Once Enhanced Notes has been installed, you need to start Microsoft Dynamics GP as an administrator as new code needs to be included:
Windows allows you to use commands as shortcuts in the Run prompt (such as calc to launch calculator). I typically use a lot of shortcuts to launch apps or open files I use a lot, but don;t want to drop a lot of shortcuts in any of the standard folders from which Windows allows shortcuts to be used.
Fortunately, you can add additional folders to use for shortcuts. To add a new folder, open the System window (Win+Pause|Break) and click on Advacned system settings< :
When you’ve download the software from the link on the free trial email, extract the files from the zip and run the Setup.msi:
Enhanced Notes is available for download from the GP Elementz website; as I am installing this on my demo company, I will register for a free trial:
In the last post, I took a look at what the Enhanced Notes module was. The table below shows the similarities and differences in the functionality offered by standard Microsoft Dynamics GP notes and the GP Elementz Enhanced Notes.
The Enhanced Notes module is a Dexterity customisation which is installed on every Microsoft Dynamics client which replaces the standard notes window in all areas of Dynamics GP.
Instead of a single notes page, Enhanced Notes allows discrete notes to be created:
ISC Software Solutions, the company I work for has, over time, developed a number of add-ons for Microsoft Dynamics GP. The first one of these add-ons I’m going to take a look at is the Enhanced Notes.
Over the course of this series, the index below will automatically update to show new posts as they go-live (unless you’re viewing this via a syndication feed, when you’ll need to check back to the original post).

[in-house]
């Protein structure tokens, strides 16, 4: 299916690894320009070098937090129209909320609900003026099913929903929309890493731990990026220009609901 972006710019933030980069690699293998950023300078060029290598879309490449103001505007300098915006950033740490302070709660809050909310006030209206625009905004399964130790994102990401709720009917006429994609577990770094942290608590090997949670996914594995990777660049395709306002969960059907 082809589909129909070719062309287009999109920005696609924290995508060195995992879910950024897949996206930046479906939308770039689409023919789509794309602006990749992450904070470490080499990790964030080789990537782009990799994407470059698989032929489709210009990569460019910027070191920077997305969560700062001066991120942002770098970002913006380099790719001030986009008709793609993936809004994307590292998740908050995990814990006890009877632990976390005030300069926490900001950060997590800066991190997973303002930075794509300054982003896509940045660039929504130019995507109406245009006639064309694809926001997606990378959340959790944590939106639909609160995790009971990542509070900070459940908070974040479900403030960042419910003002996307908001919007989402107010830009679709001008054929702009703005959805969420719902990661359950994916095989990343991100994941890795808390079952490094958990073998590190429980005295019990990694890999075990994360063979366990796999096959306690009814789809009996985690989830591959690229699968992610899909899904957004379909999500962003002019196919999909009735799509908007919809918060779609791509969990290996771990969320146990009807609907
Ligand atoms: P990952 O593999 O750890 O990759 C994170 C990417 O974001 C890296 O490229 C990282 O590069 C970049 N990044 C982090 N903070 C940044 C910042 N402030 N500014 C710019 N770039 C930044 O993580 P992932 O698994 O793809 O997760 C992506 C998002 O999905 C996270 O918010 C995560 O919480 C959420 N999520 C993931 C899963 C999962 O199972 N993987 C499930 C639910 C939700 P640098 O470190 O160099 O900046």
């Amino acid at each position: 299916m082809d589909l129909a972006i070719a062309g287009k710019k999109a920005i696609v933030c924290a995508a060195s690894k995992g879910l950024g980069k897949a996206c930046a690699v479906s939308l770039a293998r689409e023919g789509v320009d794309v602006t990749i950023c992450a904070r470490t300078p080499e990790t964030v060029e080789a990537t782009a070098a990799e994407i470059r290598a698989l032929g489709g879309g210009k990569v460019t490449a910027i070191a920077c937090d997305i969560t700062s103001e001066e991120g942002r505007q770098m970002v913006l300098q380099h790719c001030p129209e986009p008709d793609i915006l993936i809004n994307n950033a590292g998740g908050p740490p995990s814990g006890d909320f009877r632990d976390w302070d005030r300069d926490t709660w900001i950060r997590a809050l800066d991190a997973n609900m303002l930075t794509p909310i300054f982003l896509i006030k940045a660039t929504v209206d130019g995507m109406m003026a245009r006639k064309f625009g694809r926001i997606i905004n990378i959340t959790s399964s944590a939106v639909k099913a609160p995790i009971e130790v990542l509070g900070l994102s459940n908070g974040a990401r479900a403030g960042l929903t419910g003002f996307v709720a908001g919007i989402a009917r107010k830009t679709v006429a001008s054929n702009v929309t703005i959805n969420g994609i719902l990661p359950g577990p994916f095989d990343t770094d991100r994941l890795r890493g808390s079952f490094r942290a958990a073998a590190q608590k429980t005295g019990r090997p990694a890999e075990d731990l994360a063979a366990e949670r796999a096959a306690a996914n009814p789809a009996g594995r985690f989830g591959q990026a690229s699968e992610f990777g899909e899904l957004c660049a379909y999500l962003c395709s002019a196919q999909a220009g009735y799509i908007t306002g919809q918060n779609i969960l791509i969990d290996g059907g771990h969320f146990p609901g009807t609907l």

I’m currently setting up a new laptop and re-creating all of the shortcuts I am used to having, which includes shortcuts not only for Outlook itself, but also for the types of items. For example, I want to use the Run window and type
Creating the shortcuts is straight forward, but you need to know the command line parameters:
Appointment: /c ipm.appointment Contact: /c ipm.contact Email: /c ipm.note Note: /c ipm.stickynote Task: /c ipm.task
I wish the email one was
note as I never remember it on first attempt.
This post is part of the series on Implementing SmartConnect, an integration tool from eOne Solutions, which can take data from any source and integrate it into Microsoft Dynamics GP (and other systems such as Microsoft Dynamics CRM or Sales Force amongst others). It has a drag and drop interface to make creating integrations quick and easy for all users rather than just developers (as many integration tools target).
Over the course of the last few weeks, I have installed and configured SmartConnect from eOne Solutions. The installation is fairly straightforward, but you do need to make sure that tasks are completed in order.
With SmartConnect installed, the next step is to create an integration. Therefore, in a few weeks, I’ll be doing a small series on creating a simple integration. For testing that SmartConnect itself is working, I usually create a Standard Journal integration; it’s a nice simple one, but one which is useful to all clients.